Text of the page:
Features

Mixtape: Dreams

Jan 15, 2019
Anna Rader

Dreams might be portents, or they might be random scatterings of light as the brain removes plaque. Sleep well.

Mixtape: Tessa's Breakup

Jan 15, 2019
Anna Rader

Heartbreak shatters us open. This is the story of Tessa.

Mixtape: New Beginnings

Jan 15, 2019
Anna Rader

You know how before digital streaming and CDs, people used to make mixtapes for each other? The next hour is the radio version of that.

Mary Beth Coyne


Last February, Jackson Hole Mountain Resort launched a new extreme skiing and snowboarding competition. 18 men and seven women competed to be crowned the King and Queen of Corbet's. At the awards ceremony, the top male won $5,000 more than the top female finisher. The incident drew attention to the fact that there's nothing in place to guarantee equal prizes in big mountain freeskiing.

Caroline Ballard

The population in Tie Siding, Wyoming is technically zero - it's basically just a post office that serves homes and ranches in this part of southeast Wyoming. Even though the population is tiny, there is not one but two popular mystery writers living there. And they're married to each other.

Jen Tennican

A Jackson Hole documentary filmmaker, Jennifer Tennican, is premiering her film "Hearts of Glass" at the Wild and Scenic Film Festival in Northern California later this month. The film follows the trials of the first 15 months of the Vertical Harvest project.

Laramie Folk Band The Woodpile On Wyoming Sounds

Dec 14, 2018
Mary Grace Bedwell

Laramie folk band The Woodpile for the Wyoming Public Radio & Media Holiday Open House. Recorded on Wyoming Sounds on 12/14/18.

Vote For The Best Music Of 2018

Dec 7, 2018

Do you have favorite albums from this year? Now's your chance to tell us! One vote per person please and the deadline is midnight on December 27. We’ll play back all your favorites on Wyoming Sounds, Monday, December 31 and Tuesday, January 1 from 9 a.m. to noon.

A paper published in BioScience looks at how poetry can be used to teach scientific concepts and how researchers can use poetry to gain a new perspective.

Hunter Old Elk

For the past 15 years, the Plains Indian Museum at the Buffalo Bill Center of the West welcomes high school students from the St. Labre Indian School located in Montana. In two days, the students pick objects from the museum’s archive and learn the process of creating an exhibit. Wyoming Public Radio’s Kamila Kudelska spoke with St. Labre teachers, Philippe Franquelinand Cecilia Thex on the exposure a program like this gives high school students.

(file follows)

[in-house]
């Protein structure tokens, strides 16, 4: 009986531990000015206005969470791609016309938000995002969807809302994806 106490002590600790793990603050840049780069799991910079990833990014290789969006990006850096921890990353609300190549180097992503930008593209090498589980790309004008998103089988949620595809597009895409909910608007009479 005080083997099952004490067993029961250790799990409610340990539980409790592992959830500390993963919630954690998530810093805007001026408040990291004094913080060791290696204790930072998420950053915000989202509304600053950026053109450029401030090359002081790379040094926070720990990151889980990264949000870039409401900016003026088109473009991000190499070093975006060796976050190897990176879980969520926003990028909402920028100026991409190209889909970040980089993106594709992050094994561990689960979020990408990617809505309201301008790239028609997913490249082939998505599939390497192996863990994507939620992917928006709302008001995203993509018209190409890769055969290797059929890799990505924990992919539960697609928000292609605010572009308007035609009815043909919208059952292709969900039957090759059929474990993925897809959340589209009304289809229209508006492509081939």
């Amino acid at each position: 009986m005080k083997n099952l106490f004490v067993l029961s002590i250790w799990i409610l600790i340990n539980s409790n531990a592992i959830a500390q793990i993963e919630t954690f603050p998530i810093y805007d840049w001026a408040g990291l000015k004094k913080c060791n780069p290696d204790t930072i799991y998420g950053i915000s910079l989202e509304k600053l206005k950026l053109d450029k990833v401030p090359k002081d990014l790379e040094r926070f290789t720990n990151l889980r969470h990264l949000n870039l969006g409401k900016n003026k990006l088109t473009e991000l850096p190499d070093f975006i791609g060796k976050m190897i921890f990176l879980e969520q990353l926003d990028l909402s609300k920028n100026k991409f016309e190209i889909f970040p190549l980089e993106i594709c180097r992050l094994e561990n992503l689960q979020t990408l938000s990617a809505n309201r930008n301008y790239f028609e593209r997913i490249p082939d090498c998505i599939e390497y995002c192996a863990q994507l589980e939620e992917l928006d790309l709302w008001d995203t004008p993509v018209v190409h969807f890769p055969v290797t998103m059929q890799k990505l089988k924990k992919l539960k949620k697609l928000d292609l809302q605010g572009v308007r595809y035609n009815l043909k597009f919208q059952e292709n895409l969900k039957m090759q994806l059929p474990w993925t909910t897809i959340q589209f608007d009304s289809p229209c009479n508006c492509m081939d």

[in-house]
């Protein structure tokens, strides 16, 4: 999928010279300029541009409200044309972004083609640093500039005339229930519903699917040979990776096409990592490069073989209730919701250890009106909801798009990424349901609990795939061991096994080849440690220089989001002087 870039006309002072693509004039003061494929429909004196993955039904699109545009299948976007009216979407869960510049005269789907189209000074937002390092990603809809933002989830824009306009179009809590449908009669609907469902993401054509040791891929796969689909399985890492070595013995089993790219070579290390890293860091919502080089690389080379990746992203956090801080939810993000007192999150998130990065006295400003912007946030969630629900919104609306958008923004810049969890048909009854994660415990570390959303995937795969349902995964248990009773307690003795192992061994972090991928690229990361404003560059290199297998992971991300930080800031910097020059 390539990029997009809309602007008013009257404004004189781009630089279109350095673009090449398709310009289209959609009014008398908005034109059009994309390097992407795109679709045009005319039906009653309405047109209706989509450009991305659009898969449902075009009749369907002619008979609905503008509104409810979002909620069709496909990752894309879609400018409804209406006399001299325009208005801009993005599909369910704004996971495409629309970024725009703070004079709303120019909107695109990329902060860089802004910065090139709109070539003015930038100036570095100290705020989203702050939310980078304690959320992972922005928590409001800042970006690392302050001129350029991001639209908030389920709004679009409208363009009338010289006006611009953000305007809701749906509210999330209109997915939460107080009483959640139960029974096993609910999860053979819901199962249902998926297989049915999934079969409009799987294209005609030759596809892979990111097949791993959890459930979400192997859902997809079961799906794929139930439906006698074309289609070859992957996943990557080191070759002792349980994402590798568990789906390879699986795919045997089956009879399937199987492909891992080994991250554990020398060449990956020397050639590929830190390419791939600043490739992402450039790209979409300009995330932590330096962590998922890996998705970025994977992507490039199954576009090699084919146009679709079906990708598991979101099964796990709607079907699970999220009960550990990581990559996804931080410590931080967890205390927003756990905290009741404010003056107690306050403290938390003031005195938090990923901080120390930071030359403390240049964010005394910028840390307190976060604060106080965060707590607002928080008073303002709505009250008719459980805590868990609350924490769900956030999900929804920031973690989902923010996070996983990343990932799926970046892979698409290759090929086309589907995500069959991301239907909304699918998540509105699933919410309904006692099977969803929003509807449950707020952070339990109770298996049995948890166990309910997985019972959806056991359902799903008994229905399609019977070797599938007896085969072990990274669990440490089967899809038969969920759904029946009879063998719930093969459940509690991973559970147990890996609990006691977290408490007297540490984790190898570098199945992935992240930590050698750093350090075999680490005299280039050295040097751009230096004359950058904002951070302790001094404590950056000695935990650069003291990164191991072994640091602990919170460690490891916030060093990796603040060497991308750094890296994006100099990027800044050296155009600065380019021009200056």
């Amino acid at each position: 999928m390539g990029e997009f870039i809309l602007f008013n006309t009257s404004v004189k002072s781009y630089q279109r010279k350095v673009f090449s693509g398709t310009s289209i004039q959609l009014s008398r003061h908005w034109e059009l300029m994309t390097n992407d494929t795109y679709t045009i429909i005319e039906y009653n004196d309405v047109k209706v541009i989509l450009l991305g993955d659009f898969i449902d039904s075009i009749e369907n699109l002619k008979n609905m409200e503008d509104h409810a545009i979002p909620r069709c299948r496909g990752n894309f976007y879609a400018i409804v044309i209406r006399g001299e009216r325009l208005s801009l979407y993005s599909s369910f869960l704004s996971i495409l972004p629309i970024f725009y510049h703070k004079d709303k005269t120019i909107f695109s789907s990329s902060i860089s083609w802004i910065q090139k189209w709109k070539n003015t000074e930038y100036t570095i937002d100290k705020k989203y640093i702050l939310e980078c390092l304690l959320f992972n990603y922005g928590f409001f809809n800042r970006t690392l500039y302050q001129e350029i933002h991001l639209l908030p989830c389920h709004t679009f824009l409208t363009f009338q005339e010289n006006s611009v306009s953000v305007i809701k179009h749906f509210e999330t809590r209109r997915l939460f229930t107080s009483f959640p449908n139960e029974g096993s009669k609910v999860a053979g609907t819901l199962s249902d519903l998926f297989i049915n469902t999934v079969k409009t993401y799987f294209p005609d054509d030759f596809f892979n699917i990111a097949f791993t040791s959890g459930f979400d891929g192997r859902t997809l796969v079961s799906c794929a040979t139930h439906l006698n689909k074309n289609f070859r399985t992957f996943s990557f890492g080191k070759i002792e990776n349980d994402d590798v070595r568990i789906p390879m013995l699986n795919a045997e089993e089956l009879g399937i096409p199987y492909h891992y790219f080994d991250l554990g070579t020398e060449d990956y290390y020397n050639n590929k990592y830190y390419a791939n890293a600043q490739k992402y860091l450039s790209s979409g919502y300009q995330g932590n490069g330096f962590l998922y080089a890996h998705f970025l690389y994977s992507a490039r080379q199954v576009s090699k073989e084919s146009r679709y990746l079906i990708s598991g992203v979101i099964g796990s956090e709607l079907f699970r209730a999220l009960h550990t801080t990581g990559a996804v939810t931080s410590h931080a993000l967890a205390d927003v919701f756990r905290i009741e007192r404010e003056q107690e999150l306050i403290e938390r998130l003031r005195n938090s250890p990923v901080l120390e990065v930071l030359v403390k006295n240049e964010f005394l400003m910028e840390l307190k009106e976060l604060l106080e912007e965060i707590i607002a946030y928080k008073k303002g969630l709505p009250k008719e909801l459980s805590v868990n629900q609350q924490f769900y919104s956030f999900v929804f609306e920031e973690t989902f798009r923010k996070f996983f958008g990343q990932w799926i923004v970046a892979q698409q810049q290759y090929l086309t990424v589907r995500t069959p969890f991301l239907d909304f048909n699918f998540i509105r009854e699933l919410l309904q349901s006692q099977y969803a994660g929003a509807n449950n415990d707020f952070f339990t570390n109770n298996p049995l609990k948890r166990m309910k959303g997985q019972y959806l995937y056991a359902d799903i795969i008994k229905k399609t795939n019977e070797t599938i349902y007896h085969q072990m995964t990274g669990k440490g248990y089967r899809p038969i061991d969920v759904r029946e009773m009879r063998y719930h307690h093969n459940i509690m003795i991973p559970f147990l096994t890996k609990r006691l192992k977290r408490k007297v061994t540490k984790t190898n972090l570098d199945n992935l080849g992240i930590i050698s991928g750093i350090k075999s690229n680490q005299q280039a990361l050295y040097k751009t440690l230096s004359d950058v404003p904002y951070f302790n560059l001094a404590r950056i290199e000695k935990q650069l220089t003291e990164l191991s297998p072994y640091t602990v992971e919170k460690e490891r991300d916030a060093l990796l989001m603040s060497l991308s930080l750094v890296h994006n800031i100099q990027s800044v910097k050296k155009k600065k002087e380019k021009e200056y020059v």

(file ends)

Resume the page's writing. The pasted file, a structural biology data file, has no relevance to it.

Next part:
Jordan Dresser

A new museum installation called "Arapaho Roots" is opening November 17 in Colorado at the Museum of Boulder. The pieces will be animated Arapaho stories put up on screens throughout the museum. 

Quadra Dangle Turns 90

Nov 9, 2018

It's unusual for a square dance club to own a building—usually, folks gather to dance in community centers or other borrowed spaces. But in Laramie, the Quadra Dangle Square Dance Club owns its own space. This year, the building on the east side of town turns ninety.

Tim Lawson

Tim Lawson is a nationally recognized painter. He grew up in Sheridan and has recently moved back, after living all over the U.S. Now, his hometown is celebrating his work with a show at SAGE Community Arts. The exhibition runs through January 2. On Thursday, November 15, Lawson will give an artist talk at the WYO Theatre, followed by a reception at SAGE. Wyoming Public Radio's Erin Jones spoke with Lawson.

Paula Wilson-Caziér

The public will have an opportunity to view artwork from the Laramie area Saturday, November 10 and Sunday, November 11. The event, called Touchstone Laramie, will take place at the Fairfield Inn and Suites and feature work from nearly 40 professional artists.

Courtesy of Discovery Channel

A new Discovery Channel show features one of Wyoming’s own. Ashley Hlebinsky is the curator of the Cody Firearms Museum at the Buffalo Bill Center of the West and is now a judge on “Master of Arms” as well.

Denver-Based Indie Rock Band Wildermiss On Wyoming Sounds

Nov 1, 2018
Anna Rader

Wildermiss live on Wyoming Sounds recorded 11/01/18.

Oregon State University Press

A full-color atlas of Wyoming's big game migrations is now on bookshelves. It's called Wild Migrations and uses maps to reveal the complex world that wildlife navigate in order to survive.